For more info or to reserve see HERE or email us at This e-mail address is being protected from spambots. You need JavaScript enabled to view it .

Six to Celebrate Tour of Lower East Side

Tour the historic Lower East Side with Lower East Side History Project Executive Director and author Eric Ferrara
Sunday, October 6 at 11:00AM
See HERE for more info

Bright Lights, Big City: Neon Signage in the Lower East Side

Seemingly every color of the rainbow, every script, letterform (font), and line drawing has found its way into neon signage at some point over its 100 year history. The first inklings of interest in gas illuminated lighting extend back at least to the 17th century. By the end of the 19th century the technology had developed to where gas tube lighting was starting to be used as rudimentary lighting in architectural settings.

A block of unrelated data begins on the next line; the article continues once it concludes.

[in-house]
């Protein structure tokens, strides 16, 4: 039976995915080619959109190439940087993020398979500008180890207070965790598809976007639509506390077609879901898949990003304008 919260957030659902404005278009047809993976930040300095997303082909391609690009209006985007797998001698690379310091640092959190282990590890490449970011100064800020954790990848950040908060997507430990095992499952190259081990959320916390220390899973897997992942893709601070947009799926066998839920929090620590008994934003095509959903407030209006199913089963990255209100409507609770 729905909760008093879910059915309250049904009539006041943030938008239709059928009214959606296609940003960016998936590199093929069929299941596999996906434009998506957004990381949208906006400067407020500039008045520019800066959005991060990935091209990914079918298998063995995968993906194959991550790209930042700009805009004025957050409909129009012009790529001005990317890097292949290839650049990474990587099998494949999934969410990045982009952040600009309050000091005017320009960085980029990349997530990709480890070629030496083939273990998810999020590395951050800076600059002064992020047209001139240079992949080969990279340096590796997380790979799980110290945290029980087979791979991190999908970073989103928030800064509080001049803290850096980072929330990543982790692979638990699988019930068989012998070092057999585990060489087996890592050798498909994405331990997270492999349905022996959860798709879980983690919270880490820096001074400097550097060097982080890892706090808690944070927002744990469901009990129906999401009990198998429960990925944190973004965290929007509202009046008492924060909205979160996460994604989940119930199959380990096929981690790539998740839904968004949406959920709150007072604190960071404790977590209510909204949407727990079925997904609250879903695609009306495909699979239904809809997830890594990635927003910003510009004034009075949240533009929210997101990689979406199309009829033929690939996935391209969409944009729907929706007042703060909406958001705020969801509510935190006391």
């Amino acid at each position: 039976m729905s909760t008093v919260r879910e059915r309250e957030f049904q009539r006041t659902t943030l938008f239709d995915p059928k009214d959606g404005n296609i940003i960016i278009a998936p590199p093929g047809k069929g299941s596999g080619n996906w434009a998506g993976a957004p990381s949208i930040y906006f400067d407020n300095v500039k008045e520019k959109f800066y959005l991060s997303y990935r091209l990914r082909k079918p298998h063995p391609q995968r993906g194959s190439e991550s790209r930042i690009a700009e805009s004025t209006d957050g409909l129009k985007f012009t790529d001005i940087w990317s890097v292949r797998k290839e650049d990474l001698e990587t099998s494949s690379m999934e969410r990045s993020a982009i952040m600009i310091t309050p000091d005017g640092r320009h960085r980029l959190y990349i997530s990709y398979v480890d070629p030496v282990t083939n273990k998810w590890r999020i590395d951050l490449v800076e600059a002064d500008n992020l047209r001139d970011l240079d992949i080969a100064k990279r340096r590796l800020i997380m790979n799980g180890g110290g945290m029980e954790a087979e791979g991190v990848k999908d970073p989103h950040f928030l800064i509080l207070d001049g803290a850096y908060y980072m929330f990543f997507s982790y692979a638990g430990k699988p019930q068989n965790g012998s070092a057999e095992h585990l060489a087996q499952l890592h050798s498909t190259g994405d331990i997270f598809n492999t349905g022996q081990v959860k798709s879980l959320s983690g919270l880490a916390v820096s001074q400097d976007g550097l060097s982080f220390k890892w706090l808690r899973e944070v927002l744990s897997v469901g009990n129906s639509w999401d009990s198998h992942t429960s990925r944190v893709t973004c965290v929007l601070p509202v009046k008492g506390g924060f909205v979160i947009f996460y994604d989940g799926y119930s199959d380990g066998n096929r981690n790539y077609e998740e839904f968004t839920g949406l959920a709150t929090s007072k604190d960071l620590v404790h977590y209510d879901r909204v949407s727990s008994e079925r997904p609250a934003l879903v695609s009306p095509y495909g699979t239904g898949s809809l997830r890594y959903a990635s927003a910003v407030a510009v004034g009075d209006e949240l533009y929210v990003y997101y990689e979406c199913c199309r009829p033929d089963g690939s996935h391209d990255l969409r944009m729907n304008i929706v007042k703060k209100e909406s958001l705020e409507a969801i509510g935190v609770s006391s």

By the 1920s neon signage technology had matured and the new aesthetic was all the rage. Its popularity is evident in old photographs of New York – think Times Square - and in Hollywood films of the period – think Busby Berkeley.

However interest in neon signage as a sophisticated advertising medium began to fade as early as the late 1930s. Its seemingly ubiquitous use and flashy aesthetics led to popular distaste. Soon it became associated with “seedy” urban neighborhoods and business establishments. By the 1950s and 60s neon’s supremacy as outdoor advertising was supplanted by other forms of signage. Only recently has popular interest in this medium reawakened.